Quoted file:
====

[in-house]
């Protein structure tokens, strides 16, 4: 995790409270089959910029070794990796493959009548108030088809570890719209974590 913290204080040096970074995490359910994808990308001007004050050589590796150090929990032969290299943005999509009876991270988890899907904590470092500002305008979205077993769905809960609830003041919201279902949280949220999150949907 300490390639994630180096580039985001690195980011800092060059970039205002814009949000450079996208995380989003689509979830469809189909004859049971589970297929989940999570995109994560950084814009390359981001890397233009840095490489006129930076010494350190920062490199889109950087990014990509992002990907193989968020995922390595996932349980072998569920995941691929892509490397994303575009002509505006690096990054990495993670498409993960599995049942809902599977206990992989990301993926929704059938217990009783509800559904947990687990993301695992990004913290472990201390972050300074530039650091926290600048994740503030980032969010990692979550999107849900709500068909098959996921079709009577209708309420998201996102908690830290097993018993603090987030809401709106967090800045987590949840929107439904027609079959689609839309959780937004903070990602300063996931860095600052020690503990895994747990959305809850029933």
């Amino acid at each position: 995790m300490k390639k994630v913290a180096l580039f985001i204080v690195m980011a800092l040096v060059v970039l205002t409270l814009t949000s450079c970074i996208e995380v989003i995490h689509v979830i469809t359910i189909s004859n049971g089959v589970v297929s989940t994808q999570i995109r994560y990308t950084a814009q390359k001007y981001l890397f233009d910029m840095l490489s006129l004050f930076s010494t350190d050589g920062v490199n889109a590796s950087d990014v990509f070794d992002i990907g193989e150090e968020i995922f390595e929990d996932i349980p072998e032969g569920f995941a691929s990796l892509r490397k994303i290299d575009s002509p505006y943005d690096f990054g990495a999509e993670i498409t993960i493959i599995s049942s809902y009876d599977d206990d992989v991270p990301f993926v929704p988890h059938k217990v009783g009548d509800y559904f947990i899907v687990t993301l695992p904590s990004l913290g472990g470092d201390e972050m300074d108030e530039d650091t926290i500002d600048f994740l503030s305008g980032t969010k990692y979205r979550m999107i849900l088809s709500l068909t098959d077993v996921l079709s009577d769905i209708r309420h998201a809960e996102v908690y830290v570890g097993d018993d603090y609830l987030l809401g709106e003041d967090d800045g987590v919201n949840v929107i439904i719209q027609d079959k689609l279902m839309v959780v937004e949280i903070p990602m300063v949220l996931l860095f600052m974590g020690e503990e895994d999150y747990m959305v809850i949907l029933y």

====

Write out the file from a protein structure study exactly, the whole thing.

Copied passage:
[in-house]
């Protein structure tokens, strides 16, 4: 995790409270089959910029070794990796493959009548108030088809570890719209974590 913290204080040096970074995490359910994808990308001007004050050589590796150090929990032969290299943005999509009876991270988890899907904590470092500002305008979205077993769905809960609830003041919201279902949280949220999150949907 300490390639994630180096580039985001690195980011800092060059970039205002814009949000450079996208995380989003689509979830469809189909004859049971589970297929989940999570995109994560950084814009390359981001890397233009840095490489006129930076010494350190920062490199889109950087990014990509992002990907193989968020995922390595996932349980072998569920995941691929892509490397994303575009002509505006690096990054990495993670498409993960599995049942809902599977206990992989990301993926929704059938217990009783509800559904947990687990993301695992990004913290472990201390972050300074530039650091926290600048994740503030980032969010990692979550999107849900709500068909098959996921079709009577209708309420998201996102908690830290097993018993603090987030809401709106967090800045987590949840929107439904027609079959689609839309959780937004903070990602300063996931860095600052020690503990895994747990959305809850029933």
């Amino acid at each position: 995790m300490k390639k994630v913290a180096l580039f985001i204080v690195m980011a800092l040096v060059v970039l205002t409270l814009t949000s450079c970074i996208e995380v989003i995490h689509v979830i469809t359910i189909s004859n049971g089959v589970v297929s989940t994808q999570i995109r994560y990308t950084a814009q390359k001007y981001l890397f233009d910029m840095l490489s006129l004050f930076s010494t350190d050589g920062v490199n889109a590796s950087d990014v990509f070794d992002i990907g193989e150090e968020i995922f390595e929990d996932i349980p072998e032969g569920f995941a691929s990796l892509r490397k994303i290299d575009s002509p505006y943005d690096f990054g990495a999509e993670i498409t993960i493959i599995s049942s809902y009876d599977d206990d992989v991270p990301f993926v929704p988890h059938k217990v009783g009548d509800y559904f947990i899907v687990t993301l695992p904590s990004l913290g472990g470092d201390e972050m300074d108030e530039d650091t926290i500002d600048f994740l503030s305008g980032t969010k990692y979205r979550m999107i849900l088809s709500l068909t098959d077993v996921l079709s009577d769905i209708r309420h998201a809960e996102v908690y830290v570890g097993d018993d603090y609830l987030l809401g709106e003041d967090d800045g987590v919201n949840v929107i439904i719209q027609d079959k689609l279902m839309v959780v937004e949280i903070p990602m300063v949220l996931l860095f600052m974590g020690e503990e895994d999150y747990m959305v809850i949907l029933y």